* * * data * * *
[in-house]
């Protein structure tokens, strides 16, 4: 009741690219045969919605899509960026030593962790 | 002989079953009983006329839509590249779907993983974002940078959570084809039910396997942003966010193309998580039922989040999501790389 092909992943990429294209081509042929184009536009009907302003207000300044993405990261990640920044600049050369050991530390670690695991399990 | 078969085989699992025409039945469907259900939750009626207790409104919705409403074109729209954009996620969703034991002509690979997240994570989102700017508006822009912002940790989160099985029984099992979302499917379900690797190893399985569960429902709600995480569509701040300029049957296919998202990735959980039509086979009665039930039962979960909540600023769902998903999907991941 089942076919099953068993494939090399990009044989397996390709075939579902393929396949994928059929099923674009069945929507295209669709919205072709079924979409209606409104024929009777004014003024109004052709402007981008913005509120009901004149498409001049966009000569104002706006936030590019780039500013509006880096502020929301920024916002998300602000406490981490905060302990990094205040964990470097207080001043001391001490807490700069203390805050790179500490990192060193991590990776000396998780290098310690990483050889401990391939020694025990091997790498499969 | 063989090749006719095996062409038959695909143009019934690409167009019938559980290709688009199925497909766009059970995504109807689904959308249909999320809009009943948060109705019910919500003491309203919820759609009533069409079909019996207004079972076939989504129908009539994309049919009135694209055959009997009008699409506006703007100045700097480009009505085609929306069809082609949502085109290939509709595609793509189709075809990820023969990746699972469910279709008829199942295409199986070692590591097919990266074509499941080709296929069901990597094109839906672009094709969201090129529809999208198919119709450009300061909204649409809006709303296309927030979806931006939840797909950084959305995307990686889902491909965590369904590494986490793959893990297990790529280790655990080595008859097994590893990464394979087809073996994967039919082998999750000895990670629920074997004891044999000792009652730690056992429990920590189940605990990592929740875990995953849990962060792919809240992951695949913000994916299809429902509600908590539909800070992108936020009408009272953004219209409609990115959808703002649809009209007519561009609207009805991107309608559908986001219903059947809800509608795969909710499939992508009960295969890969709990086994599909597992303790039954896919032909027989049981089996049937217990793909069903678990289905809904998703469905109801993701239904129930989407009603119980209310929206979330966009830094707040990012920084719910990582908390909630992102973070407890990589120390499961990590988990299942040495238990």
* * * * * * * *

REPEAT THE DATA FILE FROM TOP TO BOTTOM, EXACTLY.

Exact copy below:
[in-house]
């Protein structure tokens, strides 16, 4: 009741690219045969919605899509960026030593962790 | 002989079953009983006329839509590249779907993983974002940078959570084809039910396997942003966010193309998580039922989040999501790389 092909992943990429294209081509042929184009536009009907302003207000300044993405990261990640920044600049050369050991530390670690695991399990 | 078969085989699992025409039945469907259900939750009626207790409104919705409403074109729209954009996620969703034991002509690979997240994570989102700017508006822009912002940790989160099985029984099992979302499917379900690797190893399985569960429902709600995480569509701040300029049957296919998202990735959980039509086979009665039930039962979960909540600023769902998903999907991941 089942076919099953068993494939090399990009044989397996390709075939579902393929396949994928059929099923674009069945929507295209669709919205072709079924979409209606409104024929009777004014003024109004052709402007981008913005509120009901004149498409001049966009000569104002706006936030590019780039500013509006880096502020929301920024916002998300602000406490981490905060302990990094205040964990470097207080001043001391001490807490700069203390805050790179500490990192060193991590990776000396998780290098310690990483050889401990391939020694025990091997790498499969 | 063989090749006719095996062409038959695909143009019934690409167009019938559980290709688009199925497909766009059970995504109807689904959308249909999320809009009943948060109705019910919500003491309203919820759609009533069409079909019996207004079972076939989504129908009539994309049919009135694209055959009997009008699409506006703007100045700097480009009505085609929306069809082609949502085109290939509709595609793509189709075809990820023969990746699972469910279709008829199942295409199986070692590591097919990266074509499941080709296929069901990597094109839906672009094709969201090129529809999208198919119709450009300061909204649409809006709303296309927030979806931006939840797909950084959305995307990686889902491909965590369904590494986490793959893990297990790529280790655990080595008859097994590893990464394979087809073996994967039919082998999750000895990670629920074997004891044999000792009652730690056992429990920590189940605990990592929740875990995953849990962060792919809240992951695949913000994916299809429902509600908590539909800070992108936020009408009272953004219209409609990115959808703002649809009209007519561009609207009805991107309608559908986001219903059947809800509608795969909710499939992508009960295969890969709990086994599909597992303790039954896919032909027989049981089996049937217990793909069903678990289905809904998703469905109801993701239904129930989407009603119980209310929206979330966009830094707040990012920084719910990582908390909630992102973070407890990589120390499961990590988990299942040495238990």